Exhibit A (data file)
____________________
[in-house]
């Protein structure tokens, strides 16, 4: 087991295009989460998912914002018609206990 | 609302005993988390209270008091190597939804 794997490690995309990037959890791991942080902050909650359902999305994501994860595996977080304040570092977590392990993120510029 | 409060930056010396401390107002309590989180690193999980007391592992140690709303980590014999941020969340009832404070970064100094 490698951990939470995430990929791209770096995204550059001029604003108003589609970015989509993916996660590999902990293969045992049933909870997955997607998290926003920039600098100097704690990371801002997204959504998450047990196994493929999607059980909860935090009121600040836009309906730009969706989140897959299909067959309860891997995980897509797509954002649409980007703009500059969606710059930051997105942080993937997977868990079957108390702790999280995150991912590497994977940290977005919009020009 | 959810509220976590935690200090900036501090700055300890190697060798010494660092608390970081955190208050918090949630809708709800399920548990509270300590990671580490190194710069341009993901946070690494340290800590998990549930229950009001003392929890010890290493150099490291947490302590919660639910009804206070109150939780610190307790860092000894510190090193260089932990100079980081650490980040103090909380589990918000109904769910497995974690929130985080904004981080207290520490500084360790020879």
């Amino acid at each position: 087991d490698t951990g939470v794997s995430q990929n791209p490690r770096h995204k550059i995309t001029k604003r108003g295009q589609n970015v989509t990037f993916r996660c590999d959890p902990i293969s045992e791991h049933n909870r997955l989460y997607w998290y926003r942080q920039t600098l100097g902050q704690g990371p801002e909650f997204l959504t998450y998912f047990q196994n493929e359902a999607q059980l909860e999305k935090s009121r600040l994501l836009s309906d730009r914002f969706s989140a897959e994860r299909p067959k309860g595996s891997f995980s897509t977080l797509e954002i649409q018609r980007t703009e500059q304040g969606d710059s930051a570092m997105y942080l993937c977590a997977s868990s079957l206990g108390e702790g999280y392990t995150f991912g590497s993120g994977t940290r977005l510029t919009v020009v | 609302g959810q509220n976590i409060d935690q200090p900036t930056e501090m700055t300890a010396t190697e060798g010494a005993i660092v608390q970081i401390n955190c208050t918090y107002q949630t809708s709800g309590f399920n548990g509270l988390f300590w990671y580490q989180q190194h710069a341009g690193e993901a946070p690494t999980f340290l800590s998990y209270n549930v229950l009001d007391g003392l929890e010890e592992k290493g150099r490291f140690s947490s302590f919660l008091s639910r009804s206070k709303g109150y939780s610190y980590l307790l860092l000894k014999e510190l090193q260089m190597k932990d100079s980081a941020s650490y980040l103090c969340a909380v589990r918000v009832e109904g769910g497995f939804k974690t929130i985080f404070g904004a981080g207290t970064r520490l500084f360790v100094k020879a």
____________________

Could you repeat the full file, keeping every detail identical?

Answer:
[in-house]
């Protein structure tokens, strides 16, 4: 087991295009989460998912914002018609206990 | 609302005993988390209270008091190597939804 794997490690995309990037959890791991942080902050909650359902999305994501994860595996977080304040570092977590392990993120510029 | 409060930056010396401390107002309590989180690193999980007391592992140690709303980590014999941020969340009832404070970064100094 490698951990939470995430990929791209770096995204550059001029604003108003589609970015989509993916996660590999902990293969045992049933909870997955997607998290926003920039600098100097704690990371801002997204959504998450047990196994493929999607059980909860935090009121600040836009309906730009969706989140897959299909067959309860891997995980897509797509954002649409980007703009500059969606710059930051997105942080993937997977868990079957108390702790999280995150991912590497994977940290977005919009020009 | 959810509220976590935690200090900036501090700055300890190697060798010494660092608390970081955190208050918090949630809708709800399920548990509270300590990671580490190194710069341009993901946070690494340290800590998990549930229950009001003392929890010890290493150099490291947490302590919660639910009804206070109150939780610190307790860092000894510190090193260089932990100079980081650490980040103090909380589990918000109904769910497995974690929130985080904004981080207290520490500084360790020879």
């Amino acid at each position: 087991d490698t951990g939470v794997s995430q990929n791209p490690r770096h995204k550059i995309t001029k604003r108003g295009q589609n970015v989509t990037f993916r996660c590999d959890p902990i293969s045992e791991h049933n909870r997955l989460y997607w998290y926003r942080q920039t600098l100097g902050q704690g990371p801002e909650f997204l959504t998450y998912f047990q196994n493929e359902a999607q059980l909860e999305k935090s009121r600040l994501l836009s309906d730009r914002f969706s989140a897959e994860r299909p067959k309860g595996s891997f995980s897509t977080l797509e954002i649409q018609r980007t703009e500059q304040g969606d710059s930051a570092m997105y942080l993937c977590a997977s868990s079957l206990g108390e702790g999280y392990t995150f991912g590497s993120g994977t940290r977005l510029t919009v020009v | 609302g959810q509220n976590i409060d935690q200090p900036t930056e501090m700055t300890a010396t190697e060798g010494a005993i660092v608390q970081i401390n955190c208050t918090y107002q949630t809708s709800g309590f399920n548990g509270l988390f300590w990671y580490q989180q190194h710069a341009g690193e993901a946070p690494t999980f340290l800590s998990y209270n549930v229950l009001d007391g003392l929890e010890e592992k290493g150099r490291f140690s947490s302590f919660l008091s639910r009804s206070k709303g109150y939780s610190y980590l307790l860092l000894k014999e510190l090193q260089m190597k932990d100079s980081a941020s650490y980040l103090c969340a909380v589990r918000v009832e109904g769910g497995f939804k974690t929130i985080f404070g904004a981080g207290t970064r520490l500084f360790v100094k020879a």